Hey, what’s all this about the death of the Ash?
All the media in the UK are full of the story and most are quoting Danish arboricultural experts who tell of their recent loss of 90% of their Fraxinus excelsior. THAT IS SIMPLY CARELESS! Or, indeed, it has happened so quickly that they could not stop it.
OK, now the infective culprit – a fungus they tell us – has been found on imported ash saplings in nurseries in the UK – East Anglia first but possibly elsewhere, too. To protect the region 100 000 ash have been “felled” or otherwise removed (most were just nursery lined out or recently planted saplings.)
Now I’d think this was just a ten minute panic, to sell newspapers and amuse wardens, if I hadn’t seen the Death of Elms in the 1980s when vast tracts of land in the UK were decimated by the loss again to a fungal infection. Dutch Elm Disease, DED, was an epochal event and fairly quick, too.
Well Danish Ash Disease, DAD, is found in other Northern European countries, too, and also increasing for them, although not to the drastic Danish 90% yet. For a second such fungal infection to spread through a well adapted and widespread species, such as the Ash is, would be catastrophic and can only be an indicator of the subtle adaptations of species to their own local ecosystems.
In my native tree nursery, written about previously (Running a native tree nursery, Feb 2012) I stressed how it was a fundamental principle that all planting stock should be of local provenance seedstock grown locally to enable accurate and healthy establishment in the chosen environment. This was based upon a lot of personal observations of such events.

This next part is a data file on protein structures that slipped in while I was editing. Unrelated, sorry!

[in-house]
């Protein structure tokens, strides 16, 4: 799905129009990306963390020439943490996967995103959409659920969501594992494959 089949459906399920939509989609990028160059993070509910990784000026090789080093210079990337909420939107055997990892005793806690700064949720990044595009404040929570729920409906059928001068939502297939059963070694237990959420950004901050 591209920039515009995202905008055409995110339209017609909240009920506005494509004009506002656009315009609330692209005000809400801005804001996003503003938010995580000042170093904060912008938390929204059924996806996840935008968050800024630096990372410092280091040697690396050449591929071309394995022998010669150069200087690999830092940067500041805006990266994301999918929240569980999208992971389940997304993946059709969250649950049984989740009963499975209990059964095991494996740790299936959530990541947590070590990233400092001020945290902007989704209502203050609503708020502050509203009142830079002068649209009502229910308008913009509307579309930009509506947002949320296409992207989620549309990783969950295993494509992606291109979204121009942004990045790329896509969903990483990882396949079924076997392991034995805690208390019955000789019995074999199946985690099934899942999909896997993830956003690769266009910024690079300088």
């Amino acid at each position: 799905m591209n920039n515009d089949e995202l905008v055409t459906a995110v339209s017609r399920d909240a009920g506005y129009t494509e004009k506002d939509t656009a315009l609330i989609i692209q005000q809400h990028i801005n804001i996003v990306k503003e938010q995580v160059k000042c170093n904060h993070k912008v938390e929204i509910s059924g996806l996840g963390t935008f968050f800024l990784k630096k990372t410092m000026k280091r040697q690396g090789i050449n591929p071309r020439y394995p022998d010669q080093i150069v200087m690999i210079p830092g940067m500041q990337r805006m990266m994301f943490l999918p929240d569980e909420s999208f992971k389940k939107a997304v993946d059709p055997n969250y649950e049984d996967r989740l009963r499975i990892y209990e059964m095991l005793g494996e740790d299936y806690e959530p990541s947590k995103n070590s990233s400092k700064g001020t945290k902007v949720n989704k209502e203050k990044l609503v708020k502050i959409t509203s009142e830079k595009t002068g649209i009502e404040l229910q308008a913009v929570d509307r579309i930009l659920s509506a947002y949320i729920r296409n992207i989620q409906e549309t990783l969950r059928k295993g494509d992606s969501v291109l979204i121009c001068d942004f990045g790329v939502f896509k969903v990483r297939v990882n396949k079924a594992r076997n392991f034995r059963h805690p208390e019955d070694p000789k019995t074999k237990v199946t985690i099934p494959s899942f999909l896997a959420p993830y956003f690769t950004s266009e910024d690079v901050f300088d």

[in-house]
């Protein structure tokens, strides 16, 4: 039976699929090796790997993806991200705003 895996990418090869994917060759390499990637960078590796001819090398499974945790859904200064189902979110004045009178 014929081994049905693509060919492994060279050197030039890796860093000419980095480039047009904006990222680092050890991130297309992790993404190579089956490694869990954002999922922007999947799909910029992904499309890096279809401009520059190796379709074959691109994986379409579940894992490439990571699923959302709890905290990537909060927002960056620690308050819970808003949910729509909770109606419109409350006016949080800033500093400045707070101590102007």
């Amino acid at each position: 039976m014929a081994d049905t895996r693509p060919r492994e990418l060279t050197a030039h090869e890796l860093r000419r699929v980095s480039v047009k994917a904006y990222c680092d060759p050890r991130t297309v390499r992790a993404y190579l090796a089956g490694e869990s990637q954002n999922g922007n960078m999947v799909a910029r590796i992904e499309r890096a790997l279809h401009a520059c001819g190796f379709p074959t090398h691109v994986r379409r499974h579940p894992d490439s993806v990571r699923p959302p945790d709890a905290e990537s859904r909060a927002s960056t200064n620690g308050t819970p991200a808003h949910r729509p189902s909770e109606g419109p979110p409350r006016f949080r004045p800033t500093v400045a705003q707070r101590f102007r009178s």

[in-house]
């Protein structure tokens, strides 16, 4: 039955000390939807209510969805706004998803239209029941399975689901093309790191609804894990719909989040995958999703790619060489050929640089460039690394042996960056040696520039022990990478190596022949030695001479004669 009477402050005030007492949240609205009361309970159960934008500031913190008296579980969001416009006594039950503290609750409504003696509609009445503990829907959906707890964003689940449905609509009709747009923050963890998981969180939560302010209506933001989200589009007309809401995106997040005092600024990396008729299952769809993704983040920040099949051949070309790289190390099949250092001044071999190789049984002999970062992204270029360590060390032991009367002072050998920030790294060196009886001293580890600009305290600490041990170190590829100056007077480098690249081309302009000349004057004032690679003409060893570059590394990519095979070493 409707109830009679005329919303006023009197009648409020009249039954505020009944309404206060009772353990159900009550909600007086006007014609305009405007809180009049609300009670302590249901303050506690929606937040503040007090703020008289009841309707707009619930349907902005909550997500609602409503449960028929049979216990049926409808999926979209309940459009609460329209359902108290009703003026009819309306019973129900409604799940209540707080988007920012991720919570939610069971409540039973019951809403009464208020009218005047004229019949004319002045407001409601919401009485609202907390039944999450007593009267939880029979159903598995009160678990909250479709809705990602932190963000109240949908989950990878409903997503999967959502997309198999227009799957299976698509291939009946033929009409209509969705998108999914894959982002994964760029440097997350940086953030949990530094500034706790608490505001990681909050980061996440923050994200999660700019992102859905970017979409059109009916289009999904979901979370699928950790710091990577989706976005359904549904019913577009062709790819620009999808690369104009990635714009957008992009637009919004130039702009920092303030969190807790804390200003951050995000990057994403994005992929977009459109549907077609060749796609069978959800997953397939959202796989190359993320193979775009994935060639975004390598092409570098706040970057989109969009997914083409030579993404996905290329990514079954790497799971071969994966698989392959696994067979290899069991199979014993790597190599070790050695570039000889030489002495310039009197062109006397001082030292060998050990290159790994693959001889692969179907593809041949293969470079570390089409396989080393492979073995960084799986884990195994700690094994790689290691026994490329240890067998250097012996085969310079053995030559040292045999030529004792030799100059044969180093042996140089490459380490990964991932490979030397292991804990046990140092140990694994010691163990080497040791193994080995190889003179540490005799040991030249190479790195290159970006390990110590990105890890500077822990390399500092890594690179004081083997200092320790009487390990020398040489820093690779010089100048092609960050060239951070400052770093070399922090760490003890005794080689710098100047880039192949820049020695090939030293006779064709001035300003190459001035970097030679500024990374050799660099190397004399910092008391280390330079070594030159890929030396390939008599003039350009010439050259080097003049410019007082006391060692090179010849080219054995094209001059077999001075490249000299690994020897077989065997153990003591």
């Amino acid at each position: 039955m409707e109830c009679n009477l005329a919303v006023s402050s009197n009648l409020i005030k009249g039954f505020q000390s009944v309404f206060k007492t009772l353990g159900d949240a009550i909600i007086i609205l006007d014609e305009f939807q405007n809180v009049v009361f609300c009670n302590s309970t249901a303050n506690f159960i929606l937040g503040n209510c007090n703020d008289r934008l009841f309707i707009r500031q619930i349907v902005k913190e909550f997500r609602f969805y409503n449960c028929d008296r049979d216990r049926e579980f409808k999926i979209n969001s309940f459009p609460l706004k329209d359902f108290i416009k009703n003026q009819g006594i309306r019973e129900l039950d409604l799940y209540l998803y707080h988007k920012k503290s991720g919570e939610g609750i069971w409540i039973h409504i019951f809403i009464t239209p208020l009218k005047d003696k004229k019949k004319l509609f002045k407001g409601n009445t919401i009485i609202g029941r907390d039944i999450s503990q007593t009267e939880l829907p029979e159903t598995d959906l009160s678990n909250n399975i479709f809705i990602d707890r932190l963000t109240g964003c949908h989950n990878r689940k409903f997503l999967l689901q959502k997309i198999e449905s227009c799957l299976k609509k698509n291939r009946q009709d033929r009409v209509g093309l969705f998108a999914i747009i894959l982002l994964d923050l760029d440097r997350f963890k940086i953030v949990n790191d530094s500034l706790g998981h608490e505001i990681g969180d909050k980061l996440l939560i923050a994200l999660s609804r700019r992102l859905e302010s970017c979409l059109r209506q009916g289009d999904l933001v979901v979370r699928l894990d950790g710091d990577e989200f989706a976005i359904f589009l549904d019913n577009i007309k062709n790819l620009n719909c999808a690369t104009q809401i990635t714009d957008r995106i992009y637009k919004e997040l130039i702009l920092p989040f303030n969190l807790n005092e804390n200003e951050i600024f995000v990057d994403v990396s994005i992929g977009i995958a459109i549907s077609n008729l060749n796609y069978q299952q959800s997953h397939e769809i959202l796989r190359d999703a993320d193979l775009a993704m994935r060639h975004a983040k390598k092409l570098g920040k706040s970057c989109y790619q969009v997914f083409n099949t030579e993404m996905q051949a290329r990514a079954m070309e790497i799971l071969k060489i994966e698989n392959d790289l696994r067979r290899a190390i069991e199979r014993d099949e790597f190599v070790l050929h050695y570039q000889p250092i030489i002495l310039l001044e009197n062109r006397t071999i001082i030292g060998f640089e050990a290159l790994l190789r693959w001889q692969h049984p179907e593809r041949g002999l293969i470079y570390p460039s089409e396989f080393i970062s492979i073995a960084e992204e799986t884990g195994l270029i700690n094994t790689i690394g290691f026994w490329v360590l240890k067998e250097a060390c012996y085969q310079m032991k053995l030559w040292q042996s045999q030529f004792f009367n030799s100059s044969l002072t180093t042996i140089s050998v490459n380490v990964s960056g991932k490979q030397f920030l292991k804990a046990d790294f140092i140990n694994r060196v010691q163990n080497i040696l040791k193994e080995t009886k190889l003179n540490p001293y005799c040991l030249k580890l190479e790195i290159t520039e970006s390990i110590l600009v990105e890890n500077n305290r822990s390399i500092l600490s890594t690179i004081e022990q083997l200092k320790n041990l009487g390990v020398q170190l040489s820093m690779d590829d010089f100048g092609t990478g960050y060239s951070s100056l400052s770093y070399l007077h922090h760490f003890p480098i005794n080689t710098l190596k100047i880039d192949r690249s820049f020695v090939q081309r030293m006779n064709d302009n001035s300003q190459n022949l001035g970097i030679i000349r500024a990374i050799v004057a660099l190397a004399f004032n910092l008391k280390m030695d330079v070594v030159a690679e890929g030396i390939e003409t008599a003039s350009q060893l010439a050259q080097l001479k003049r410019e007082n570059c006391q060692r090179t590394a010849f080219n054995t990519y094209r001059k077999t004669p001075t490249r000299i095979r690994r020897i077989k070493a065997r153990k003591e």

In my own plantings of nursery purchased saplings I have seen unfortunate performances. The classic is Crateagus monogyna, Hawthorn which, although I bought the saplings from a nursery in Welshpool, less than 100 miles away, I later found they’d imported the saplings in bulk. Now, some fifteen years on, these young trees still come into leaf two weeks earlier than the Hawthorn which already grew on the site. Flowering is also earlier. Clearly this can disadvantage the foreign trees and leave then more prone to frost damage or missing pollination insects, having profound knock on effects to the ecosystem.
I have witnessed the same problems in Fraxinus excelsior as this is the species I wrote a detailed research paper on in which I compared the performance of a dozen subgroups of the tree grown from seed sourced all over Western and Central Europe. ( “Phenotypic variations in Fraxinus excelsior from different European provenances”, Chris Hemmings, UCW Bangor, 1999, available as pdf by email – please contact me if required – email@example.com) Two hundred seedlings from each site were grown on two common plots, one in North Wales and a second in North Yorkshire. The saplings of each origin were grown in intact blocks of ten by ten, the whole thus as an array of grids.
Much detailed measurement of the then seven year planted out saplings showed dramatic differences in performance with the suggestion that one could discern in the more Northern and Eastern origins slower growth and greater tolerance of drought. Suffice to say it was at once clear when one moved from one origin’s “box” into the next.